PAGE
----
Yes it does motivate me and I'm also going to take a pic of myself and put it on Spark People to show my flaws and be brave enough to do it, Thanks!!! :) Report
Great article!! Thanks!!! Report
Shelli, you did it again. Great blog and you really hit the nail on the head. The one time I tried out a studio weight loss program, the staffer insisted I stand for my before photo full on. I never made it to the after photo as I realized the company was into pre-PhotoShop photo "editing". I'd send you a basket of googly eyes if I had them. Report
WOW great Report
Excellent thanks!!😁 Report
I love the brave, real you! Report
Thank you for sharing the real you! Report
I see "flawed" people doing the hard work every day Report
I only take real photos because my kids will want to have pictures of me after I go. Otherwise, no photos at all. Fat shaming is real, it's in, and it's the only type of discrimination that doesn't have a law prohibiting it. I hate even walking outside because some idiot in a car will make stupid comments while I'm out. Report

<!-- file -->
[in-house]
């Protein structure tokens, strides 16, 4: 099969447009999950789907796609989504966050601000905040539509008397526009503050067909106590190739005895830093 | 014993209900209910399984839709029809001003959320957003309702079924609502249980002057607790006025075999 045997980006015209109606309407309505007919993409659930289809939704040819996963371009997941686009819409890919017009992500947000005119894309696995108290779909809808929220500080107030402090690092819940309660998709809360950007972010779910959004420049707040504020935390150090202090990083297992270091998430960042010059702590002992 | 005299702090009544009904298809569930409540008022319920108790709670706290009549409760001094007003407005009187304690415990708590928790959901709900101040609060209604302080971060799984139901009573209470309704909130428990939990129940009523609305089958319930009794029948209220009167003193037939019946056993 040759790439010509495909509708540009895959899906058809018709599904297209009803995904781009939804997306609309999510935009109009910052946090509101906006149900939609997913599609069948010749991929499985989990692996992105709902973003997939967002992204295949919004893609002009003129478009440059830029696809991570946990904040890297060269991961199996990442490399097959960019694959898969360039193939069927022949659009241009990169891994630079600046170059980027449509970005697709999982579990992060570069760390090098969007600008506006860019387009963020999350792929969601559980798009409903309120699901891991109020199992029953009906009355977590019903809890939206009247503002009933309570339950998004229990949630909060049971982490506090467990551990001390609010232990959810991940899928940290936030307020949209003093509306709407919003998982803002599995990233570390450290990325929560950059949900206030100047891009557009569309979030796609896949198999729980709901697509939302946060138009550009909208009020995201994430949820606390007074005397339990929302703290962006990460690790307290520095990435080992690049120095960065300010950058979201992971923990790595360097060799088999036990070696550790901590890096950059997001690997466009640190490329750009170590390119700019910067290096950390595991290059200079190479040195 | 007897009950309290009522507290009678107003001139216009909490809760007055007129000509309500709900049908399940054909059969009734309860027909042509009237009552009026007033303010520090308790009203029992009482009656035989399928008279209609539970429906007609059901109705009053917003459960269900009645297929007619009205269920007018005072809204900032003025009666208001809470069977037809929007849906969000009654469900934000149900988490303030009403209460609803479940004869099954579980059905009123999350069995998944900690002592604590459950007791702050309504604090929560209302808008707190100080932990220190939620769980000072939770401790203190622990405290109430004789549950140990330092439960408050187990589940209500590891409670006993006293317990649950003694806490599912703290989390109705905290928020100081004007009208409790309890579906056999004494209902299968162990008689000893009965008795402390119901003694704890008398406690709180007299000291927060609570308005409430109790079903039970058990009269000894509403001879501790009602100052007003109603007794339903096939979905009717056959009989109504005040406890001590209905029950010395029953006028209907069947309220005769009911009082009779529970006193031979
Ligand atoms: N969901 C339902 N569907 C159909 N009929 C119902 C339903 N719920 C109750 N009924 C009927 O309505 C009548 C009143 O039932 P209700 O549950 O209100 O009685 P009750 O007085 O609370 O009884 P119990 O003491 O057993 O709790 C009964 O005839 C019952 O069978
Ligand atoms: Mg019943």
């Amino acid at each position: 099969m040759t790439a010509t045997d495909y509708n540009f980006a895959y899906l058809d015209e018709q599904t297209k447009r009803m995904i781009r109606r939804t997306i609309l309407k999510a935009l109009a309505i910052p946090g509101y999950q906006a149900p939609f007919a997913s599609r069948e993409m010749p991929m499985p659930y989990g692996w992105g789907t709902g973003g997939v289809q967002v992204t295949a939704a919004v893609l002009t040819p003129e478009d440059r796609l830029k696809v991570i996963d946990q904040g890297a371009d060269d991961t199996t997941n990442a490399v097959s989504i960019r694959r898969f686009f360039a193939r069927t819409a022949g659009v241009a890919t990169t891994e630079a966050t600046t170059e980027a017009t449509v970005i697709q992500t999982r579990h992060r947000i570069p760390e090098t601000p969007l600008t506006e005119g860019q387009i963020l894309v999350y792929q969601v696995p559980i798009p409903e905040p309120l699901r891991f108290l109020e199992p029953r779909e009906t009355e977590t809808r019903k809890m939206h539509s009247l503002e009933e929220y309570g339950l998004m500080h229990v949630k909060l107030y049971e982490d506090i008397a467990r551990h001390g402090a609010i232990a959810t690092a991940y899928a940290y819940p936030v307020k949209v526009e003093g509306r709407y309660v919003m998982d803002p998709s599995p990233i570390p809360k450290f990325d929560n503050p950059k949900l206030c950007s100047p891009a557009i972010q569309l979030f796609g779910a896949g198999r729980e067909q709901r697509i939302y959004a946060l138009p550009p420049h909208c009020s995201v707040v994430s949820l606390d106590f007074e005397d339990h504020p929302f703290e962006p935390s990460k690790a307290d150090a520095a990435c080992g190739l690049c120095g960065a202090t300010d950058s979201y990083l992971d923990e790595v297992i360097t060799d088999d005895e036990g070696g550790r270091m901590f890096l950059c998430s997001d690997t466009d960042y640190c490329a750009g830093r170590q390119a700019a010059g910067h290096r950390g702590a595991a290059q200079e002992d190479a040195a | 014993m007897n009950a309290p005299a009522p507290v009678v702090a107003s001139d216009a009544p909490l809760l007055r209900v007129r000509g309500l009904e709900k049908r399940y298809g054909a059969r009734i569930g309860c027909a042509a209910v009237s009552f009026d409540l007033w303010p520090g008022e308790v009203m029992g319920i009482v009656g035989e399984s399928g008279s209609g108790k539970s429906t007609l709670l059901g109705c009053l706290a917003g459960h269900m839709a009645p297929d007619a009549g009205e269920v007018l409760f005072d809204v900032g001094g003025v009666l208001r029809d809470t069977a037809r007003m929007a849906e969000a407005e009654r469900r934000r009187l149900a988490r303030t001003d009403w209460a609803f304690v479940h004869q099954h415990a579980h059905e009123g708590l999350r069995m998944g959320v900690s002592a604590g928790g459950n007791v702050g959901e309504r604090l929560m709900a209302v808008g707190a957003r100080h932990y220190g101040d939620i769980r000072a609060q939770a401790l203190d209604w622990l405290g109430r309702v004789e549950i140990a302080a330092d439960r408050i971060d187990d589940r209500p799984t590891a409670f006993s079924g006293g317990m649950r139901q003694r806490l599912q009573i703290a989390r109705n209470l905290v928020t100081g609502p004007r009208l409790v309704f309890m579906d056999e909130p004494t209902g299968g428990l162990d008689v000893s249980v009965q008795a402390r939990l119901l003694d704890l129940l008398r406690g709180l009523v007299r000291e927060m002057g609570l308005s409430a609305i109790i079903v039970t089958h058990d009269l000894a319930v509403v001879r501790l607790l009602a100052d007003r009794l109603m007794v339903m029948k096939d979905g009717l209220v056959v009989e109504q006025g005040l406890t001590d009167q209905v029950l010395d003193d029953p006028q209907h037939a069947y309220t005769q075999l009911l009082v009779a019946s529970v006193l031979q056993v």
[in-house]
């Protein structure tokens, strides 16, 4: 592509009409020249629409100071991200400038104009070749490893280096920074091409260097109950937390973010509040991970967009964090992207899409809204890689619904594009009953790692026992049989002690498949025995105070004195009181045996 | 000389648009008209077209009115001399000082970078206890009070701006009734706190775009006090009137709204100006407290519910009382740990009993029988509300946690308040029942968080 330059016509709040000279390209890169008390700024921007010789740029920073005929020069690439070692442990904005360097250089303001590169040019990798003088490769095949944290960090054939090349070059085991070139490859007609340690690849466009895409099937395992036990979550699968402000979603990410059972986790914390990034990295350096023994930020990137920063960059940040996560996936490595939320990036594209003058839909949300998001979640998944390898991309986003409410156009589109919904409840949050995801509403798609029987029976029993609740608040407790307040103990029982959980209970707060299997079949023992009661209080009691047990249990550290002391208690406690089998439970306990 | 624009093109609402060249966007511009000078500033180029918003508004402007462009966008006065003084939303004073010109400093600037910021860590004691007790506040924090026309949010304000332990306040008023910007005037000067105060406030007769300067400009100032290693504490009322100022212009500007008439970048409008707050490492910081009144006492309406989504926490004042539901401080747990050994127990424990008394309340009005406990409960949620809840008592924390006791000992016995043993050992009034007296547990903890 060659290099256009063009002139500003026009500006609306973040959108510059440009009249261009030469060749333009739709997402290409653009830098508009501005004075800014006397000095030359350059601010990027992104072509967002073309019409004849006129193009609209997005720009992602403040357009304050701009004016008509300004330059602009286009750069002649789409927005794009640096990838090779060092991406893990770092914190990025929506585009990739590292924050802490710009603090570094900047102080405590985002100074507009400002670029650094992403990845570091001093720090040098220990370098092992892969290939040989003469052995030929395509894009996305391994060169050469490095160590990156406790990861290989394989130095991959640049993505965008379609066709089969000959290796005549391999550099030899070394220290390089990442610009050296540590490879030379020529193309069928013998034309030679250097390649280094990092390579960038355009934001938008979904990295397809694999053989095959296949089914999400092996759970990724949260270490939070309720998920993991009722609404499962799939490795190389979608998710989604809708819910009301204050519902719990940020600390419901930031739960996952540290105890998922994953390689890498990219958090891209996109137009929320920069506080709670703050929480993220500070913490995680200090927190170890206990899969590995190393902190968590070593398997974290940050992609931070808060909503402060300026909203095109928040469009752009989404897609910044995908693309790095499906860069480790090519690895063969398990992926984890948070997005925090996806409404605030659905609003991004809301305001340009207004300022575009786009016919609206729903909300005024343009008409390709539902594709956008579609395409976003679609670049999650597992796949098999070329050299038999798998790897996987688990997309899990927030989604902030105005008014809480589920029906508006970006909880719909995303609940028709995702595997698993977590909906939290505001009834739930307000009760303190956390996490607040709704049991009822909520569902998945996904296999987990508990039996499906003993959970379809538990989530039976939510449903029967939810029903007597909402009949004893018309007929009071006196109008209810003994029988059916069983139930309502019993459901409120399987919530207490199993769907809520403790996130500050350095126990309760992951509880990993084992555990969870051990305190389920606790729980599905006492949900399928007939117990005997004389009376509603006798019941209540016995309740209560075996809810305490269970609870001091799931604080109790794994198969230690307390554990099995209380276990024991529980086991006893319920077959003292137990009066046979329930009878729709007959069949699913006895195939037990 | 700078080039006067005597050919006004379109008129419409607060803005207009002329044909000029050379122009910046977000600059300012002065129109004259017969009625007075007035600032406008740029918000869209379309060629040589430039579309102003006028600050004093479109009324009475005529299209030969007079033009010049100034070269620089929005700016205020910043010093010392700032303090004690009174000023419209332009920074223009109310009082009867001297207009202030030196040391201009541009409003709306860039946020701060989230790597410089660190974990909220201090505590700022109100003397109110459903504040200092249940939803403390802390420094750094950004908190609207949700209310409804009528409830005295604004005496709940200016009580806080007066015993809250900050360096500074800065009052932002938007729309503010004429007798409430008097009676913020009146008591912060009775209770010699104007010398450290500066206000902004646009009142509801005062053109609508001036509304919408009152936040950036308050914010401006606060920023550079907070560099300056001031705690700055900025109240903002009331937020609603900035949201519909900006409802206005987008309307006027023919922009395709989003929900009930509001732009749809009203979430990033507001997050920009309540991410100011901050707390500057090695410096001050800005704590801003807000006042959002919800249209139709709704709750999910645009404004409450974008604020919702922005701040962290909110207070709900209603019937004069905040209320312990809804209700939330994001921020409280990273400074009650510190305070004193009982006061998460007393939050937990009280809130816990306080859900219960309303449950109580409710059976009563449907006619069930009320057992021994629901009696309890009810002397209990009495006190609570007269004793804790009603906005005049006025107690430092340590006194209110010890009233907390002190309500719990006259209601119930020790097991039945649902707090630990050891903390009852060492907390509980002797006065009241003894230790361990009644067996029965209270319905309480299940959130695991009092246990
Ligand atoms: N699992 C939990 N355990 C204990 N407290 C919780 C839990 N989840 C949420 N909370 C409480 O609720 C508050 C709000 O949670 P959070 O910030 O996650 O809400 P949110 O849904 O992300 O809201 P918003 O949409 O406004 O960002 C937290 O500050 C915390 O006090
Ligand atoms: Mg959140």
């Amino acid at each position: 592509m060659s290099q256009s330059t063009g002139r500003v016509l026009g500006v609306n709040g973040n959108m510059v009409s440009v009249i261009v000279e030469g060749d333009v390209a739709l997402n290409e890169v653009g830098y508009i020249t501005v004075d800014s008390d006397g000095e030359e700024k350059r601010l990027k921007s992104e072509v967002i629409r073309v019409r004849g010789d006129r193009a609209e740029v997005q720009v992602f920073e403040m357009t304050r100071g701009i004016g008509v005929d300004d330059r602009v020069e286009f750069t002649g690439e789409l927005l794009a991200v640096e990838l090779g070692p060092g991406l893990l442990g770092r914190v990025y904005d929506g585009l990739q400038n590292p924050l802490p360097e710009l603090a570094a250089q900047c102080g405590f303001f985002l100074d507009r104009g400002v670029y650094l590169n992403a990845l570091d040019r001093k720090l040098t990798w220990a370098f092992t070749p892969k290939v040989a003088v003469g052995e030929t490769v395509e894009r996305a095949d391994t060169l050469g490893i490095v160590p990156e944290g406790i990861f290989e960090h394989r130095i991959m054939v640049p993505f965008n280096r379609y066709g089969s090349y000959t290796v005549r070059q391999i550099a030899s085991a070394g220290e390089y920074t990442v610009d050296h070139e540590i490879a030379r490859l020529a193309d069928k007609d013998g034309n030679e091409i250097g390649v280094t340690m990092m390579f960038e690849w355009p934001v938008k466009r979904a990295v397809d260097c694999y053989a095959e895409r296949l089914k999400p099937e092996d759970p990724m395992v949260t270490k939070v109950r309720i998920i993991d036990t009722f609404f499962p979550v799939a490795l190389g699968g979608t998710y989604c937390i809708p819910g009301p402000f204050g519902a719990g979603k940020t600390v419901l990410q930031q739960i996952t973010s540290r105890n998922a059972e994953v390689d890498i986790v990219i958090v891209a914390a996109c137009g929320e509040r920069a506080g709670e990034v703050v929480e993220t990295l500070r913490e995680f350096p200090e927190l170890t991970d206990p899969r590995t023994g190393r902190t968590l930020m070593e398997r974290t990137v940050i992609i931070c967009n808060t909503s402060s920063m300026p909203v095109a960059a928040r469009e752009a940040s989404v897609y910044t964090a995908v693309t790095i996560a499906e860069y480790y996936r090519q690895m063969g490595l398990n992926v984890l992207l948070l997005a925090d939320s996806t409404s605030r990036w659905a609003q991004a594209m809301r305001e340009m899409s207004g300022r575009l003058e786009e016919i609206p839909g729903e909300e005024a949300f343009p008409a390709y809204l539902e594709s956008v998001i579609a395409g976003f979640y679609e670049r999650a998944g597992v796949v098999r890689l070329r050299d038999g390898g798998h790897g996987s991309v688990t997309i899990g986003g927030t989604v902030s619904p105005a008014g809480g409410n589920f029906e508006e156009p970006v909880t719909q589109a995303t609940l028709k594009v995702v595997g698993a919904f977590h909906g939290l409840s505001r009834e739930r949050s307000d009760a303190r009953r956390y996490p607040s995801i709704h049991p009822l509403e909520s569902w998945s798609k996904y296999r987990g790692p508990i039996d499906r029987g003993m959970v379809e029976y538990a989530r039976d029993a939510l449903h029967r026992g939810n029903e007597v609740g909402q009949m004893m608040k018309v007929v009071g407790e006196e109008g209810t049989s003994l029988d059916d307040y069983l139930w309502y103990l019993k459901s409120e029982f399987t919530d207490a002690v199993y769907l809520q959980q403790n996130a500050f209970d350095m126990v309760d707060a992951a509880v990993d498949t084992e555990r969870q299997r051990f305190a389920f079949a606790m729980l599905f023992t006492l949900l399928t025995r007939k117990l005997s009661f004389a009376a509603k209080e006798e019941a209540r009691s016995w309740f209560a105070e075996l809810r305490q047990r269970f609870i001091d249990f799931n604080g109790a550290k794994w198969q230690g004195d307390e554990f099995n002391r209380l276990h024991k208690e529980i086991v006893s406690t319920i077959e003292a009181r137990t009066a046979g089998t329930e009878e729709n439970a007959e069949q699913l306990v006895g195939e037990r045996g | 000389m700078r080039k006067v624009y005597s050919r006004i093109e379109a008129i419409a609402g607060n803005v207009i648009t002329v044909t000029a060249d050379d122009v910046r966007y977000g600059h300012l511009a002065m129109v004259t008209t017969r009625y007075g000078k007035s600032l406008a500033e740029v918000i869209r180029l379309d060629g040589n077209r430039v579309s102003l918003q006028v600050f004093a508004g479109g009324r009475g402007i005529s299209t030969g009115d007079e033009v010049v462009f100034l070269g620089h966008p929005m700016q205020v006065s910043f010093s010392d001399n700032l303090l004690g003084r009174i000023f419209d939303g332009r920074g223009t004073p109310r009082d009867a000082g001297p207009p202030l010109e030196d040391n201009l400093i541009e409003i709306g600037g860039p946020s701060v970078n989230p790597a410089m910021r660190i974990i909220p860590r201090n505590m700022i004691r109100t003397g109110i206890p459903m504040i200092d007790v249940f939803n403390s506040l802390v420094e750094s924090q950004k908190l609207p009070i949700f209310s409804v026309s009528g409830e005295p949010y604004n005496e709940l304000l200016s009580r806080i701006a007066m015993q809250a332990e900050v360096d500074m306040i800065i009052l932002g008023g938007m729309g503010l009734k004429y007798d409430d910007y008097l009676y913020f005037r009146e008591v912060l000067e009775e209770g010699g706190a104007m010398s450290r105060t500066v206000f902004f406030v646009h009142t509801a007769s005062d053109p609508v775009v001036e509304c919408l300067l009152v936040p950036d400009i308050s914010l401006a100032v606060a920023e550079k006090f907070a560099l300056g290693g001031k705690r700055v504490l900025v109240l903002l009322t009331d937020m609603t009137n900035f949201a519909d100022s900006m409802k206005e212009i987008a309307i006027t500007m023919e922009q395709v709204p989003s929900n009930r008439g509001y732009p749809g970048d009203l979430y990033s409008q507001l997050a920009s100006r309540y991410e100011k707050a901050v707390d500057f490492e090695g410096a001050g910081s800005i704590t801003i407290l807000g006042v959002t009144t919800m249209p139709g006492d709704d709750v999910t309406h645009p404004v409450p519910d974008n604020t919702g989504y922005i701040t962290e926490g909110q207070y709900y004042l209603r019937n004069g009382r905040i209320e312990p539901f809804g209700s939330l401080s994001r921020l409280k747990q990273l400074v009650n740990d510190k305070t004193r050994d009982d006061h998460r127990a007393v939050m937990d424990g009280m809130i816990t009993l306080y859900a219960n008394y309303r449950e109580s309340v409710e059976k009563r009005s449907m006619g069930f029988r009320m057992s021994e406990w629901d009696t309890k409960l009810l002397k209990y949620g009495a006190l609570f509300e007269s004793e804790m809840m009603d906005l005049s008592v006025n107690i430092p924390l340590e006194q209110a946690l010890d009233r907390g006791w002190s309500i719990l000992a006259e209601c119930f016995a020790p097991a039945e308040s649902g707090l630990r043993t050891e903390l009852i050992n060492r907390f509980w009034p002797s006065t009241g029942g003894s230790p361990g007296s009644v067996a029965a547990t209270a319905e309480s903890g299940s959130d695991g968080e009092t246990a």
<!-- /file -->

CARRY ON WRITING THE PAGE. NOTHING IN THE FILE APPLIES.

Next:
Awesome Report
Good article Report
Such a great reminder to not look at someone elses shot of them at their high point ; and then turn and compare it to ourselves at our low point. We just need to keep on going down the right path, it really doesn't matter where someone else is at in their journey... Report
I need to learn to love myself and not work toward an impossible goal for my body. Today I've learned to listen to my body Report
"The same person that has a killer six pack probably has a few rolls when they sit down." --- if they have a "killer six pack" what is there to roll?